Blondie had recently completed work on their fourth album in the summer of 1979 when they were tapped by Italian disco maestro Giorgio Moroder to record a new song for an upcoming movie.
Moroder was coming off a string of hits, including Donna Summer’s groundbreaking singles from a few years earlier and the No. 1 Bad Girls LP earlier in 1979. Blondie broke through the year before with their own disco hit, “Heart of Glass.” So, the team-up made sense all around.
Blondie were between post-production and release of Eat to the Beat when frontwoman Debbie Harry was approached about working on a new song with Moroder, who already had a framework for the track, for the soundtrack to the movie American Gigolo. The basic structure, composed by Moroder and called “Man Machine,” was there, but the 39-year-old producer needed someone to write lyrics and a melody around his instrumental.
Enter Harry – after Moroder’s initial choice, Stevie Nicks, had to turn down his offer because she recently signed on as a solo artist, and her new contract restricted such outside collaborations. The Blondie singer watched an early cut of American Gigolo and wrote lyrics for the song based on her impression of the male prostitute (played by Richard Gere) who was at the center of the movie. She reportedly composed the words in just two hours.
The rest of the band joined Harry in the studio for the recording of “Call Me.” Moroder, who was still busy working with other artists as well as making albums as a solo artist, produced the session in New York City in August 1979, temporarily taking over the studio position held by Mike Chapman on Blondie’s previous two LPs, as well as their next two. (Moroder’s instrumental take of the song eventually appeared on the single’s B-side.)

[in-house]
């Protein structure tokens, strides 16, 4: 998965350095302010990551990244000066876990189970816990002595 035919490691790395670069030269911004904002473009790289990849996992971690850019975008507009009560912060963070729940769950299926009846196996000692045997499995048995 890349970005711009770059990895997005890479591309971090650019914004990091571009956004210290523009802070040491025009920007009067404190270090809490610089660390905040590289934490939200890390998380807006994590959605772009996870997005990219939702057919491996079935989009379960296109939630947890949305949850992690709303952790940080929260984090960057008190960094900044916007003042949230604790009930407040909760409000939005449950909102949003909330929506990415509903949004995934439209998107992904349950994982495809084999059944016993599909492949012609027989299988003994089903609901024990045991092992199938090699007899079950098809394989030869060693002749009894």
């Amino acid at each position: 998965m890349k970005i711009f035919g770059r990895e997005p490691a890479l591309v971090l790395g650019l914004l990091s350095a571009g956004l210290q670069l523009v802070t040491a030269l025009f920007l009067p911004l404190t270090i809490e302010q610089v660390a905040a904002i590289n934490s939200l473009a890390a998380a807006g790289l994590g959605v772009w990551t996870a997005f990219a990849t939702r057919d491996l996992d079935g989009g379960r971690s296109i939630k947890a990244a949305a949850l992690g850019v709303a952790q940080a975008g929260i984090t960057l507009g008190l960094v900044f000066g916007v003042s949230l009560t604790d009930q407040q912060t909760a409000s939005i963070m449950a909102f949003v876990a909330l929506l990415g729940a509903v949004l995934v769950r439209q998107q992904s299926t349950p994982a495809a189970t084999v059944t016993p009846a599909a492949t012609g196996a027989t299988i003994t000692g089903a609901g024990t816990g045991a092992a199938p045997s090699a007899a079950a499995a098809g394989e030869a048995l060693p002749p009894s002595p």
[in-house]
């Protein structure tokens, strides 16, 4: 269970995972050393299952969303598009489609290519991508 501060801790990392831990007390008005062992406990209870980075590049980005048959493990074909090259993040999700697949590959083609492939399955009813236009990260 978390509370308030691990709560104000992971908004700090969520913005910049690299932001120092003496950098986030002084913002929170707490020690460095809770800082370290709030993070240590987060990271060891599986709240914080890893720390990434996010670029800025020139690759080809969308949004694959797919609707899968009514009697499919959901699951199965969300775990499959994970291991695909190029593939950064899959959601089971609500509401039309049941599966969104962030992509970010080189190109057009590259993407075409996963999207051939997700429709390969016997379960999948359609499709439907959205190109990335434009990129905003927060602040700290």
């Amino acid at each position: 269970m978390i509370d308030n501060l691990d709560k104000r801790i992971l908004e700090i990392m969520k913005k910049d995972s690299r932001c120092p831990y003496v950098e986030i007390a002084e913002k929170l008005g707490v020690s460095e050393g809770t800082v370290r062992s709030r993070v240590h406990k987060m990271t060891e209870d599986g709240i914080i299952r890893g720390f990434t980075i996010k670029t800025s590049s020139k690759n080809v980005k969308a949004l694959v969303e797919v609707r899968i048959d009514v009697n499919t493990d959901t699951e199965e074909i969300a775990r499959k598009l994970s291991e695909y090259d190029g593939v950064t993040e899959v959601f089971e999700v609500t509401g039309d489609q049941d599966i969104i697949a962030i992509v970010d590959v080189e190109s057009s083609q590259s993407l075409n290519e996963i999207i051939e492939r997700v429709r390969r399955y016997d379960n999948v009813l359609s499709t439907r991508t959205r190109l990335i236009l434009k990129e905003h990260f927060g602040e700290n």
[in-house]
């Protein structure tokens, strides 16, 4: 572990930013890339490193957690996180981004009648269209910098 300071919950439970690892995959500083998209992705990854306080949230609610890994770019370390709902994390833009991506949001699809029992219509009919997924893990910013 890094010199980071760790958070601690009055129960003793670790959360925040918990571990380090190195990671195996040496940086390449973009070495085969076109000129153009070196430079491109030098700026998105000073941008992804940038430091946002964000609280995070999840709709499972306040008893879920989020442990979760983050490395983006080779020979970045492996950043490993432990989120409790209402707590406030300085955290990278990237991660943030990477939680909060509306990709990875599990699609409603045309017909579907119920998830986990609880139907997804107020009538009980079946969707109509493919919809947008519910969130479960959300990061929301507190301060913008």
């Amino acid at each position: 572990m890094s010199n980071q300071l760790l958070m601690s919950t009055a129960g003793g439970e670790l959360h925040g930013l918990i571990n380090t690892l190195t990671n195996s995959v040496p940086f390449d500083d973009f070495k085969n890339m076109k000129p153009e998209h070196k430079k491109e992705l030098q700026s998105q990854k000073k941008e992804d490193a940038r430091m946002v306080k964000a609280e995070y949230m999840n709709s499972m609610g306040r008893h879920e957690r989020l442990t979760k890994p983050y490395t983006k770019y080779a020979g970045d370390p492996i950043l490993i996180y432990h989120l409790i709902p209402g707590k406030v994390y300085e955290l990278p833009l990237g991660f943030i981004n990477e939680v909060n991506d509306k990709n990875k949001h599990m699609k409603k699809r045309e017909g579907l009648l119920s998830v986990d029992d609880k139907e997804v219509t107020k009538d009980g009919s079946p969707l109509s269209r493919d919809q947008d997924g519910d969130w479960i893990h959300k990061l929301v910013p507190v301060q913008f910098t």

Watch Blondie’s ‘Call Me’ Video
“Call Me”‘s springboard was past Blondie songs like “Heart of Glass” and the newer “Atomic” that straddled the line between New Wave and disco. The new track was obviously targeted for the dance floor: Saturday Night Fever, and its huge commercial aftereffects, was still on everybody’s minds.
Moroder, a master at building the repetitiveness of a song to the point where it becomes a fine art, delivered one of his best works outside of Summer’s influential catalog. Blondie, for their part, sounded less like a band and more like the button pushers behind Harry – a point of contention that surfaced during the Eat to the Beat sessions. It didn’t help matters here. But outside of “Heart of Glass,” they never made a better song.
They never made a bigger one either. “Call Me” was released as a single in early February 1980; on April 19 it reached No. 1 and stayed there for six consecutive weeks. (According to Joel Whitburn’s Top Pop Singles: 1955-2018, it was beat out for the top hit of the year by Kenny Rogers’ “Lady,” which also spent six weeks at No. 1 and the same number of weeks in the Hot 100: 25.)
The song’s success temporarily interrupted Blondie’s promotion of Eat to the Beat. “Dreaming” and “The Hardest Part,” the album’s first two singles, came out before “Call Me” was released. But as the soundtrack song climbed the chart, a third single from the album, “Atomic,” was put on hold until May, in the middle of “Call Me”‘s hold at No. 1.
Within a year, Blondie released their fifth album, Autoamerican, which spawned two more chart-topping singles, a cover of the early reggae song “The Tide Is High” and “Rapture,” the first No. 1 hit to include a rap; Harry appeared on The Muppet Show to sing a truncated “Call Me”; and the band briefly broke up before reuniting several times over the years. Their subsequent returns never again reached the commercial peak of their eternal disco smash.